Round-up: regional wind power news
Massachusetts has been home to debates about off-shore wind power for years, courtsey of the Cape Wind project. Now it's also seeing NIMBY drama unfold ON shore, according to a piece this morning in the Boston Globe. Governor Deval Patrick wants to the state to draw heavily from wind power by 2020, and is advocating for legislation that would streamline the permitting process. But opponents are worried that developers will be able to use the bill as a blunt instrument to install unpopular projects.
Meanwhile in New Jersey, Governor Chris Christie has signed a bill that creates energy credits for wind projects. Power companies are required to buy energy credits, which helps finance renewable projects. The Philadelphia Enquirer's Chelsea Conaboy reports that energy subscribers will pick up the tab, but it's unknown what it'll come to in the end. The bill also creates $100 million dollars worth of tax credits for turbine makers.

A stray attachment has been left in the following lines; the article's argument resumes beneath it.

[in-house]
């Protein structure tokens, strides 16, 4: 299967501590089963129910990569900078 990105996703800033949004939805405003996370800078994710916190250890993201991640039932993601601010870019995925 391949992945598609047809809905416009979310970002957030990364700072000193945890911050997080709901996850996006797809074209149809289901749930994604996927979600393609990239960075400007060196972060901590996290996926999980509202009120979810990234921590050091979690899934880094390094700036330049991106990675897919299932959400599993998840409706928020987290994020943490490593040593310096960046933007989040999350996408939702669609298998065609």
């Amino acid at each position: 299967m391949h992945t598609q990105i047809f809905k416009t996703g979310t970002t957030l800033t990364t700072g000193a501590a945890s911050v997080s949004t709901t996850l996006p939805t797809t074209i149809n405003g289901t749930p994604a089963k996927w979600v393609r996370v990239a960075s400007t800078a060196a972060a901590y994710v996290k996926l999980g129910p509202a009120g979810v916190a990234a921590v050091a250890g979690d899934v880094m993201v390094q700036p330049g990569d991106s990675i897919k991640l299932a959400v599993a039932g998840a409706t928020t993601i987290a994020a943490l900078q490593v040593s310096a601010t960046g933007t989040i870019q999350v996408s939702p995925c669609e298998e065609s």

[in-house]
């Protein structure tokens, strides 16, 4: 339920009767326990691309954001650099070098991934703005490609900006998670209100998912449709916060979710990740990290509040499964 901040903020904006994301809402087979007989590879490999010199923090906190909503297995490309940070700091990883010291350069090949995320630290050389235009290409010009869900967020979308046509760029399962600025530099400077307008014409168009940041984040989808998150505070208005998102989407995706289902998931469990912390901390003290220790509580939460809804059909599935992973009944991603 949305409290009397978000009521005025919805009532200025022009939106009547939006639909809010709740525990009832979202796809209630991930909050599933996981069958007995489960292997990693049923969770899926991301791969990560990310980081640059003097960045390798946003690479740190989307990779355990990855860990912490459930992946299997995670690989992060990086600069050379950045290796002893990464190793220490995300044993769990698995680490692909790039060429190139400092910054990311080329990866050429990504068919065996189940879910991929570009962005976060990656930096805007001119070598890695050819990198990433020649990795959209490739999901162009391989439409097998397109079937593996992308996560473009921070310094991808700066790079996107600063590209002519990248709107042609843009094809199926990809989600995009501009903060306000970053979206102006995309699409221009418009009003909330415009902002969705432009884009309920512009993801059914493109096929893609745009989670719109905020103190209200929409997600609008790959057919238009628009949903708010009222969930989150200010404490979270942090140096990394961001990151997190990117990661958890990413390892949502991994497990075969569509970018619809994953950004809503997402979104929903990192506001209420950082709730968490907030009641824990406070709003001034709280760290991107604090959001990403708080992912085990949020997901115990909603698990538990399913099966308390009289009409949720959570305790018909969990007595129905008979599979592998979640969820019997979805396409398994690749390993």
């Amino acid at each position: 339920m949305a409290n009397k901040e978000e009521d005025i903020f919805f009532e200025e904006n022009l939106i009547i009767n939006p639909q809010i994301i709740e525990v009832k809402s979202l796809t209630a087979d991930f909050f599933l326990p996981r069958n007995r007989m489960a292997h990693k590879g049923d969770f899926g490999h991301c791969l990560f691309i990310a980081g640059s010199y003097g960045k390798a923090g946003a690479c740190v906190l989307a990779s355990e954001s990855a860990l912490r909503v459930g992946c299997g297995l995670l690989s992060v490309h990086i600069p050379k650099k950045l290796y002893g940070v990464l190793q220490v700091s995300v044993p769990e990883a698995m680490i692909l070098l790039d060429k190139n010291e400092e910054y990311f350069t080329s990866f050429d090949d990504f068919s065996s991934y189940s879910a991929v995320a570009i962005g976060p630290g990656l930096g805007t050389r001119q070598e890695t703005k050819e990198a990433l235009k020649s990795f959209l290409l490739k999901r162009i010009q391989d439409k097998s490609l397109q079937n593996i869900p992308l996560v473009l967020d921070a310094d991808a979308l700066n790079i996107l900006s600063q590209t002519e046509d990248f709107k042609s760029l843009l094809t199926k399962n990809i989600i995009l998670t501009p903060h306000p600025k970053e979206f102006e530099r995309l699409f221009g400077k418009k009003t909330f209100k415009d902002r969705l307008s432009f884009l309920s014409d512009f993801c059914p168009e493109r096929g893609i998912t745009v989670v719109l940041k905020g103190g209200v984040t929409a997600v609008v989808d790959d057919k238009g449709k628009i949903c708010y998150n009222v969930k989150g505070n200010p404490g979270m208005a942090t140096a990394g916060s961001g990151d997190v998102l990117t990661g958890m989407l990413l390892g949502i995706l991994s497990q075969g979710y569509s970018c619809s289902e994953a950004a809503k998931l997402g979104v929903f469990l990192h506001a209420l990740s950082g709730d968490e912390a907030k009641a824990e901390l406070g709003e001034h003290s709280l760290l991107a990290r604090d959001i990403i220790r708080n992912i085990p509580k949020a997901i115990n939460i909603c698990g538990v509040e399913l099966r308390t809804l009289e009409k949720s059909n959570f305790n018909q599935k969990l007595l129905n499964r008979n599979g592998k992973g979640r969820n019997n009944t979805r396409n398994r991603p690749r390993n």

In Ontario, an acoustics firm that typically does work for concert halls has been selected to do an acoustic study of wind turbines (via CTV). Richard Blackwell writes that currently there's no standard for measuring turbine noise, so this study could inform protocol internationally.
And finally Steve Orr at the Democrat and Chronicle is reporting that Irondequoit is the latest town along the Lake Ontario shoreline to debate off-shore wind farms. Greece and Webster have already passed resolutions officially opposing the notion; Irondequoit could discuss the issue (but not specific legislation) at its next town board meeting on September 21.